First, a public service announcement: If you’re waiting for an email from me, or if I’m meant to follow up but haven’t yet – do please forgive. I’ve had a bitch of a month, with my computer getting hacked, then my site going down, followed by my backups being corrupted – it’s been stressful and I’m only now catching up. But, normality has been restored so let’s carry on with our scheduled program…
“I come from the future. You should go to China.”
I love me a good sci-fi film.
That line is from the time-travel flick Looper, with Bruce Willis and Joseph Gordon-Levitt.
In one scene, Joseph tells his boss that he’s planning to go to France.
Boss: “You should go to China.”
Joseph: “I’m going to France.”
Boss: “I come from the future. You should go to China”.
Joseph: “I’m going to France”.
Anyone in his right mind would prick up his ears if a time-traveller from the future dishes out advice.
Whether it’s lottery results or the price of gold – you want to know what’s going to happen, and if someone is truly from the future it would be… kinda dumb to pay no heed.
And yet, most of us – myself emphatically included – are more than happy to ignore, refute or spurn the advice given by people in the know.
Not that I’ve ever met someone from the future yet, but I keep hoping.
I’m talking more about stuff others have learned. Mistakes that they’ve made, lessons and insights – rationally, you’d say we pay attention to those who’ve gone the path before.
Yeah – inasmuch as humans are rational beings, which we’re not.
What is that arrogance we have?
I remember when learning tailoring: my teacher was always telling me to follow the steps, and not take any shortcuts.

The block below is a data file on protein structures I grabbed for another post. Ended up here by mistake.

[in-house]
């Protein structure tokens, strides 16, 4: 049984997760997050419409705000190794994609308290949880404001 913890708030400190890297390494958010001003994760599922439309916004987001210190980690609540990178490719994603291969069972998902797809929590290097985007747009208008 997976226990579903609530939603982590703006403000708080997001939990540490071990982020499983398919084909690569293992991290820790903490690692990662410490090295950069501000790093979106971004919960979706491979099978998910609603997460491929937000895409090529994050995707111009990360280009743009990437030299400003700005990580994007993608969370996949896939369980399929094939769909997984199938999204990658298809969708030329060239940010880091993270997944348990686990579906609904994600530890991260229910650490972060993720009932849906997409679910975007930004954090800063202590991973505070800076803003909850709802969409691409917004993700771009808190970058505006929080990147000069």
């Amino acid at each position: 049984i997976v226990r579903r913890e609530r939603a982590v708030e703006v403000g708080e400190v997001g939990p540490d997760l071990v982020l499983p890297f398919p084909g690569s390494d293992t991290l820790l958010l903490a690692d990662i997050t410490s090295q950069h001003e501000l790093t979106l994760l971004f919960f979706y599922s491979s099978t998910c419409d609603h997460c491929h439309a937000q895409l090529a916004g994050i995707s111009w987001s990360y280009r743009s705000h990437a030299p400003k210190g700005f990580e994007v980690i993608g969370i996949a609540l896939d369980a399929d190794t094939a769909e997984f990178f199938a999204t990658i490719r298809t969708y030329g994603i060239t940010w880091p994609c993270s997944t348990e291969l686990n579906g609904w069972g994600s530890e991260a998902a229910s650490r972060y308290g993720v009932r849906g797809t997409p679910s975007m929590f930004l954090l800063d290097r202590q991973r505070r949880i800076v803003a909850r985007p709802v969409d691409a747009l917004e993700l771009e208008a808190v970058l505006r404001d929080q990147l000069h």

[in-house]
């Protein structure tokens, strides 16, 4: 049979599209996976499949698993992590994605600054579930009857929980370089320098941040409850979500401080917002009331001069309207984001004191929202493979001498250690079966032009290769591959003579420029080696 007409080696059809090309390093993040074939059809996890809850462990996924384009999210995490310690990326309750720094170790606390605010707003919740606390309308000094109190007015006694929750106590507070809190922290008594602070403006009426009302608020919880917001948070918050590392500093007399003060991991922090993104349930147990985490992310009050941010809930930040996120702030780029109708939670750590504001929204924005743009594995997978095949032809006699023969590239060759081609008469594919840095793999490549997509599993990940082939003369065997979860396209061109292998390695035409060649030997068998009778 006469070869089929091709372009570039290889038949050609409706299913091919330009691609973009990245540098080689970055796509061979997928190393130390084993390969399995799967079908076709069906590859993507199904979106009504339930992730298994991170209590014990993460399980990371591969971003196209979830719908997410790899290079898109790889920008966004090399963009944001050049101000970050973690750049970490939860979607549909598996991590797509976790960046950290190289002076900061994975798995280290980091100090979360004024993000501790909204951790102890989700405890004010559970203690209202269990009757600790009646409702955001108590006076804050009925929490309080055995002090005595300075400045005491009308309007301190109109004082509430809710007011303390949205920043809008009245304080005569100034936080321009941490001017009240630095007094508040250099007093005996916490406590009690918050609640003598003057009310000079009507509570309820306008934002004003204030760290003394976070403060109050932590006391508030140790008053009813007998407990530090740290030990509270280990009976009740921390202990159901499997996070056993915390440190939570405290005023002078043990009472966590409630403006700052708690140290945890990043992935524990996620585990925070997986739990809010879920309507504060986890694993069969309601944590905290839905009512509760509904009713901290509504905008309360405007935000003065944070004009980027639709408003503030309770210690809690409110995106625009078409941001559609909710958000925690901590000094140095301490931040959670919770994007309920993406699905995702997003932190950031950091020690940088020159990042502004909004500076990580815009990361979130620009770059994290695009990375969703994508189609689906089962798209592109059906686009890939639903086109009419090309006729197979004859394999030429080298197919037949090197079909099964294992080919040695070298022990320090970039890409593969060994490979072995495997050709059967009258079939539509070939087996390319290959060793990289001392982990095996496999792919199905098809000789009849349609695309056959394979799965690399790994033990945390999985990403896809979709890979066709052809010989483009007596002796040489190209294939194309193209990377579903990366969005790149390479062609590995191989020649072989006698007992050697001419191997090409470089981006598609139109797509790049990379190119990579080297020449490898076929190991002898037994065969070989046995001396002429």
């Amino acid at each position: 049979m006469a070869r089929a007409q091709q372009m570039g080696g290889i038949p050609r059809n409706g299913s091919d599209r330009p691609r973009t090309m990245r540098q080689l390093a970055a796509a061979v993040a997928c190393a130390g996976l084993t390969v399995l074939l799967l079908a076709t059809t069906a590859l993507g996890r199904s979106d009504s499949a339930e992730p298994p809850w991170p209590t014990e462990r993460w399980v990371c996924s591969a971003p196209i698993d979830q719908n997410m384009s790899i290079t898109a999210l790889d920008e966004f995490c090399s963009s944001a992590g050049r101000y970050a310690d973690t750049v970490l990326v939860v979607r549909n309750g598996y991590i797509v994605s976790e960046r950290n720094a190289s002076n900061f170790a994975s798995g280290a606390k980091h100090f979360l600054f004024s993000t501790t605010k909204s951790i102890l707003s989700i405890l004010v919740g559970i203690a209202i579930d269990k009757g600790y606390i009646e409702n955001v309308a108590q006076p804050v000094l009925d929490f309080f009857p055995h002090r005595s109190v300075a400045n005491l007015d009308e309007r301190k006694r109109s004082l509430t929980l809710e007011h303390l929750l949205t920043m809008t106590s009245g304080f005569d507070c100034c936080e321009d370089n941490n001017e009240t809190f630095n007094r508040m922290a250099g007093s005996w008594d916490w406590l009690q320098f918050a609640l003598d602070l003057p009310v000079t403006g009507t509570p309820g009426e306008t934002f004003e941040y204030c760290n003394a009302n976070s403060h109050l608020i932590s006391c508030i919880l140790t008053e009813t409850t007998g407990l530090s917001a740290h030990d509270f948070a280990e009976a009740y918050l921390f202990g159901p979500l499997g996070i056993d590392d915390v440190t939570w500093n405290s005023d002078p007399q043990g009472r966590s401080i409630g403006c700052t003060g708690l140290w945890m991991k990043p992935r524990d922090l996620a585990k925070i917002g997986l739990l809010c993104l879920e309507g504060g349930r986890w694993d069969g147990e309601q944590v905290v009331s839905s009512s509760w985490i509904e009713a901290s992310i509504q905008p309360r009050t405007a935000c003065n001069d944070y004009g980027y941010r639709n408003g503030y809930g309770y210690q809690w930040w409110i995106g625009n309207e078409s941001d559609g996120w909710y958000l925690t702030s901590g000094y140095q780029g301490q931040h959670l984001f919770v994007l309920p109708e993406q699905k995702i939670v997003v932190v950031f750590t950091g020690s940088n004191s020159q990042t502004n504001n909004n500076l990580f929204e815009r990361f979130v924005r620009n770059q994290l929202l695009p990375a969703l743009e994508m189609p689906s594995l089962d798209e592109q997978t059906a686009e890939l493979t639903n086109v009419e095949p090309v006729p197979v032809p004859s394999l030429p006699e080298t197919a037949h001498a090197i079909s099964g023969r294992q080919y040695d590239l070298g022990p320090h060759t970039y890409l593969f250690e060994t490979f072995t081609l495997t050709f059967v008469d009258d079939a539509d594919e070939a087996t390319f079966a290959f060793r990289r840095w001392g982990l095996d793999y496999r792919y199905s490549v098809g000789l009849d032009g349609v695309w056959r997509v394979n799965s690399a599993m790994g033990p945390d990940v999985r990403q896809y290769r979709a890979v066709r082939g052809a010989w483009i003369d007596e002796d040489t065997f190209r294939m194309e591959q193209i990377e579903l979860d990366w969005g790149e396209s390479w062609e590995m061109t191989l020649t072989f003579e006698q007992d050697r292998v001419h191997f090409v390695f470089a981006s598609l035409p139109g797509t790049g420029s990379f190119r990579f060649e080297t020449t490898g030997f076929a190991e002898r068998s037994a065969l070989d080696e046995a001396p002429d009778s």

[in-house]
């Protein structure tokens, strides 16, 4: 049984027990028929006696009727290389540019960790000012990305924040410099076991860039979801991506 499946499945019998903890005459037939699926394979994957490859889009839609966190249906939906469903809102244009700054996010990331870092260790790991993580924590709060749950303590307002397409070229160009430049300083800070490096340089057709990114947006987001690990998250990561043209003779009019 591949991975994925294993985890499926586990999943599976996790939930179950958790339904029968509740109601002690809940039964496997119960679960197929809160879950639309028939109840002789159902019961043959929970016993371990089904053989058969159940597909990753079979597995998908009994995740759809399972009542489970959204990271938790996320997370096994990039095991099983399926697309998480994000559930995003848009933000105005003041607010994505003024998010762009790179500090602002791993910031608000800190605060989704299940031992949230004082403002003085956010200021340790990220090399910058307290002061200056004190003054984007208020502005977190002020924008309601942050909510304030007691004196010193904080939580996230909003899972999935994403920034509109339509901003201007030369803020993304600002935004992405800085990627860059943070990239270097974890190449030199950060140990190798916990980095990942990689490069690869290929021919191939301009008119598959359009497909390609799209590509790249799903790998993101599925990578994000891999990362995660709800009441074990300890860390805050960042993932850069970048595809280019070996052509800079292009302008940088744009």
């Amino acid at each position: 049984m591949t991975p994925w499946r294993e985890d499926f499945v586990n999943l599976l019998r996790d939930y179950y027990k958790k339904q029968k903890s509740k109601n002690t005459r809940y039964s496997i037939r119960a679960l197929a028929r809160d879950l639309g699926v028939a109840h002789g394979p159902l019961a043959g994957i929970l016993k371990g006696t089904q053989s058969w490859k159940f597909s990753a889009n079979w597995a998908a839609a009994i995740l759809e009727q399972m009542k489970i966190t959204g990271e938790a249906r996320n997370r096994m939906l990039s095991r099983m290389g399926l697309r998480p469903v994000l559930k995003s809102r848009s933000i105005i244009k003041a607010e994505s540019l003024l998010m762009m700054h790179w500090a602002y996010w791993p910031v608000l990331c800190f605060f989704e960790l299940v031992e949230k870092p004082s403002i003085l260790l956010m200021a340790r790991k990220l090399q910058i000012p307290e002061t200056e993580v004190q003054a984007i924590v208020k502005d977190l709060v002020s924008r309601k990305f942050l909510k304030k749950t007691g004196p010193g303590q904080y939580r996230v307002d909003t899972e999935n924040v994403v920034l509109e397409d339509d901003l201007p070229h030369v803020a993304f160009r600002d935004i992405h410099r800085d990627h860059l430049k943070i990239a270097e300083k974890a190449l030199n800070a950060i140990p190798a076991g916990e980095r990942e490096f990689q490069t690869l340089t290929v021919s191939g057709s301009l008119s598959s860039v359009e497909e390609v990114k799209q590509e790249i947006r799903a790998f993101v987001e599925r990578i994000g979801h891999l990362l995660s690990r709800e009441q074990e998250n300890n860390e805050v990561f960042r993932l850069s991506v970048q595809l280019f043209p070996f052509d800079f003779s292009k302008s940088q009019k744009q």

But I thought I was smart – so I’d try a shortcut, or change the order of the steps – and invariably I’d lose hours fixing something that should never have gone wrong.
I’ve been told countless times I should record videos, and I know it’s true. But I’ve made one and that’s it.
Despite all the good advice given.
The human condition – if only we could actually learn from the mistakes of others, right?
I remember a moment, 20 years ago, telling my abbot that no – I don’t need to learn from making mistakes.
That I prefer to learn from lessons instead, that I’m the kind of person who is able to learn from others.
Yeah, that turned out to be wishful thinking. And, a grotesque level of arrogance, as I proceeded to demonstrate in the years that followed.
I wish I had someone from the future telling me what to do.
But knowing myself, I’d probably not listen, and also go to France.
So let me paraphrase the line:
I come from sales. You should email daily.
Here’s help, in case you want to learn how to do it –> http://www.martinstellar.com/starship-mentorprise-writing-coach/